Port Authority of Guam General Manager Rory Respicio has been advised to budget for the possibility of awarding back pay to seven former port employees who were fired on Dec. 6, 2012.
The cost of covering more than six years of back pay and benefits for the employees could be more than $3.2 million.
Respicio said that two weeks ago he met with Public Auditor Benjamin Cruz, who “made it very clear” that the port authority must identify that possible liability in its financial statements and plan for the prospect in its budget requests.
“If we have to settle with all these employees and reinstate them, we have to identify that contingency and quantify it,” Respicio said.
The seven employees were terminated over an allegedly fraudulent workers' compensation claim filed by former PAG Marketing Director Bernadette Meno.
Josette Javellosa, Francine Rocio, Frances Arriola, Jose B. Guevara, Vivian Leon and Meno herself have all filed separate appeals that are at various stages in different venues.
Five of the seven, including Meno, have won decisions from either the Civil Service Commission or the courts.
Guevara took his appeal to the Supreme Court of Guam, where he won reinstatement. So far he is the only one of the seven who is back on the job at the port. His appeal for back pay is still pending.
“Past management has refused to acknowledge those decisions,” Respicio said. “They just kept filing appeal, after appeal, after appeal. That’s why there’s been a six-, seven-year lag.”
Respicio has created a task force led by Deputy General Manager Connie Shinohara, which will re-examine the cases against the seven port employees, and others, who faced adverse action during the prior administration.
“Connie will be looking at all the cases, not just the port seven,” Respicio said, referring to the seven port employees who were fired. He said there are about 13 cases in all.
In order for Shinohara to conduct that review, Respicio issued a memorandum two weeks ago lifting the restrictions on the seven port employees, including the ban barring them from coming onto port property.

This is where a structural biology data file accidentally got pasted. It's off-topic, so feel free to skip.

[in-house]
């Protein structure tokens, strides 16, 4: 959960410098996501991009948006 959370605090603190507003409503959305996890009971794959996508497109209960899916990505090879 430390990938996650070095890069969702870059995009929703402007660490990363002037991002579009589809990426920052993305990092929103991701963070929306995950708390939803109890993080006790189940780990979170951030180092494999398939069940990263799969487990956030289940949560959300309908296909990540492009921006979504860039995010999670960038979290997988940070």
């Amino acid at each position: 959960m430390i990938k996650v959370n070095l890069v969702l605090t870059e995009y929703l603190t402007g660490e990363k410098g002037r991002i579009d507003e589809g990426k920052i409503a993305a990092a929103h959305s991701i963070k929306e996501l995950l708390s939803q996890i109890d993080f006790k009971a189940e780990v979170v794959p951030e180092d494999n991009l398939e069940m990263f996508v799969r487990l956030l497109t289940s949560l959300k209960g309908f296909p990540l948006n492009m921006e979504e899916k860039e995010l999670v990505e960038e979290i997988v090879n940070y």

“I just issued a directive saying that these employees are allowed to enter the port for the purpose of having meetings necessary by the deputy GM regarding the task force I’ve created,” Respicio said.
In response, PAG former General Manager Joanne Brown said, “There’s a reason why we prohibited those employees from coming back into the port and engaging with employees, primarily because of what they were accused of.”
Brown acknowledged that some appeals have been won – on a “technicality,” she said, not on the merits.
In Guevara’s case, Brown pointed to the Supreme Court ruling in favor of reinstating him. The court found that the adverse action against Guevara was taken on the 62nd day. That violated the rule that requires notice be given to an employee within 60 days after management learned of the alleged offense.
“They didn’t reinstate him because he was innocent and he didn’t do what he was accused of doing. He was accused of certifying funds that were not authorized,” Brown said.
“While it’s not the same as walking into a store and stealing money directly, that’s exactly what the intent was with over $70,000 of port money,” Brown said.
The $70,000 is the amount in workers' compensation filed by Meno for injuries she says she sustained during a slip and fall in the women’s bathroom at the port. The claim was never paid.
“Those (seven) employees were involved in processing the paperwork” for that claim, Brown said. “Documents that they claim are official were generated after the board started its investigation into this matter.”
“Any lawyer will tell you that a win is a win,” said Respicio. “From the moment that the port lost their case on the grounds of the 60-day rule, the port had no grounds appealing to the Superior Court and appealing to the Supreme Court.”
The result so far has been legal fees far in excess of the original $70,000 worker compensation claim, said Respicio.
Following the first port board meeting on Jan. 8, Respicio said, "In the case of the 'Port Seven,' I maintain that it's truly politics that cost them their jobs.
"If it's politics that caused these employees to be terminated, it cannot be politics that brings them back," he said last week.
“The intent is to pay these people out; there’s no doubt in my mind,” Brown said.
“His intent is to reward people who’ve brought harm to the port and all this is going to do is demoralize the hardworking employees at the port.”